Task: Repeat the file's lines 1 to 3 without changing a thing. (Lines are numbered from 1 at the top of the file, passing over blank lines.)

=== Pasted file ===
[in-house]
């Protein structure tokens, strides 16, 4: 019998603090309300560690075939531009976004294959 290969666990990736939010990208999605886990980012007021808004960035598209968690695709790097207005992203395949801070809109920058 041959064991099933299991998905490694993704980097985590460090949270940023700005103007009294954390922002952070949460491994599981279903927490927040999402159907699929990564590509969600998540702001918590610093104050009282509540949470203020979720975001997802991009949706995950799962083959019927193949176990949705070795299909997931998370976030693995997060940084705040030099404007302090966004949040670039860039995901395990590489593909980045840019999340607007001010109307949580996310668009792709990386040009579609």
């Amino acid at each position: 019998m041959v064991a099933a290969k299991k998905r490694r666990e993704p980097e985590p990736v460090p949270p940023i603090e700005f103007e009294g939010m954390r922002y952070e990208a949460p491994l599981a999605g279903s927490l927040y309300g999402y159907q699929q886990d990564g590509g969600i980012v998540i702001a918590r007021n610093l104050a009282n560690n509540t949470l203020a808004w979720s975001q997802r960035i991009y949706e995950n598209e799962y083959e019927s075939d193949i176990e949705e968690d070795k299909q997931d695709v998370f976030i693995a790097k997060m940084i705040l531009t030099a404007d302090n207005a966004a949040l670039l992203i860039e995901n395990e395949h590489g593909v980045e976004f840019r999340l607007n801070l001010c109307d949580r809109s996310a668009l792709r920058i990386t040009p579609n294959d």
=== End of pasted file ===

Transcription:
[in-house]
């Protein structure tokens, strides 16, 4: 019998603090309300560690075939531009976004294959 290969666990990736939010990208999605886990980012007021808004960035598209968690695709790097207005992203395949801070809109920058 041959064991099933299991998905490694993704980097985590460090949270940023700005103007009294954390922002952070949460491994599981279903927490927040999402159907699929990564590509969600998540702001918590610093104050009282509540949470203020979720975001997802991009949706995950799962083959019927193949176990949705070795299909997931998370976030693995997060940084705040030099404007302090966004949040670039860039995901395990590489593909980045840019999340607007001010109307949580996310668009792709990386040009579609």
């Amino acid at each position: 019998m041959v064991a099933a290969k299991k998905r490694r666990e993704p980097e985590p990736v460090p949270p940023i603090e700005f103007e009294g939010m954390r922002y952070e990208a949460p491994l599981a999605g279903s927490l927040y309300g999402y159907q699929q886990d990564g590509g969600i980012v998540i702001a918590r007021n610093l104050a009282n560690n509540t949470l203020a808004w979720s975001q997802r960035i991009y949706e995950n598209e799962y083959e019927s075939d193949i176990e949705e968690d070795k299909q997931d695709v998370f976030i693995a790097k997060m940084i705040l531009t030099a404007d302090n207005a966004a949040l670039l992203i860039e995901n395990e395949h590489g593909v980045e976004f840019r999340l607007n801070l001010c109307d949580r809109s996310a668009l792709r920058i990386t040009p579609n294959d």